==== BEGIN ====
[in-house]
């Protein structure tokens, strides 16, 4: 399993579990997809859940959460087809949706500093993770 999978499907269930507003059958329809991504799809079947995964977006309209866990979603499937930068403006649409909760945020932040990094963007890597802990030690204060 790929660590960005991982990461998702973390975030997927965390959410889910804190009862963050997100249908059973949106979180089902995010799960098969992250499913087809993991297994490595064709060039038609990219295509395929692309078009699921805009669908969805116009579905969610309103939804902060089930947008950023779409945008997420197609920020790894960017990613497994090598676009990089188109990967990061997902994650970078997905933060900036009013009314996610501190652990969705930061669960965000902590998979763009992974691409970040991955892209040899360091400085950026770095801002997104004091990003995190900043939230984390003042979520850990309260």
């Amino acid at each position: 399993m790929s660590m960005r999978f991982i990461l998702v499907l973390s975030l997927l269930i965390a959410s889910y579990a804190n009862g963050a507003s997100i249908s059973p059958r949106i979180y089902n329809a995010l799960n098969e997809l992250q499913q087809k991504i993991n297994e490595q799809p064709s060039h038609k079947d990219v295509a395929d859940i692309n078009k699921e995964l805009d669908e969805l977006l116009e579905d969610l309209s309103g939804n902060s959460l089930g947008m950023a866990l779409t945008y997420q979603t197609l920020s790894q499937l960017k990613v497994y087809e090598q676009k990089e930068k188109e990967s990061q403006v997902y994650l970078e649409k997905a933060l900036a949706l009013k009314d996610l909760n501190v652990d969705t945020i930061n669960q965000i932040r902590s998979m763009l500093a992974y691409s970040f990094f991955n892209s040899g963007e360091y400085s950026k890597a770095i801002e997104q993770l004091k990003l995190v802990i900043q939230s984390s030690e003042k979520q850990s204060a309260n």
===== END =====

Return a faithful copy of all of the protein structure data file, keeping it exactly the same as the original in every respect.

[in-house]
């Protein structure tokens, strides 16, 4: 399993579990997809859940959460087809949706500093993770 999978499907269930507003059958329809991504799809079947995964977006309209866990979603499937930068403006649409909760945020932040990094963007890597802990030690204060 790929660590960005991982990461998702973390975030997927965390959410889910804190009862963050997100249908059973949106979180089902995010799960098969992250499913087809993991297994490595064709060039038609990219295509395929692309078009699921805009669908969805116009579905969610309103939804902060089930947008950023779409945008997420197609920020790894960017990613497994090598676009990089188109990967990061997902994650970078997905933060900036009013009314996610501190652990969705930061669960965000902590998979763009992974691409970040991955892209040899360091400085950026770095801002997104004091990003995190900043939230984390003042979520850990309260």
């Amino acid at each position: 399993m790929s660590m960005r999978f991982i990461l998702v499907l973390s975030l997927l269930i965390a959410s889910y579990a804190n009862g963050a507003s997100i249908s059973p059958r949106i979180y089902n329809a995010l799960n098969e997809l992250q499913q087809k991504i993991n297994e490595q799809p064709s060039h038609k079947d990219v295509a395929d859940i692309n078009k699921e995964l805009d669908e969805l977006l116009e579905d969610l309209s309103g939804n902060s959460l089930g947008m950023a866990l779409t945008y997420q979603t197609l920020s790894q499937l960017k990613v497994y087809e090598q676009k990089e930068k188109e990967s990061q403006v997902y994650l970078e649409k997905a933060l900036a949706l009013k009314d996610l909760n501190v652990d969705t945020i930061n669960q965000i932040r902590s998979m763009l500093a992974y691409s970040f990094f991955n892209s040899g963007e360091y400085s950026k890597a770095i801002e997104q993770l004091k990003l995190v802990i900043q939230s984390s030690e003042k979520q850990s204060a309260n």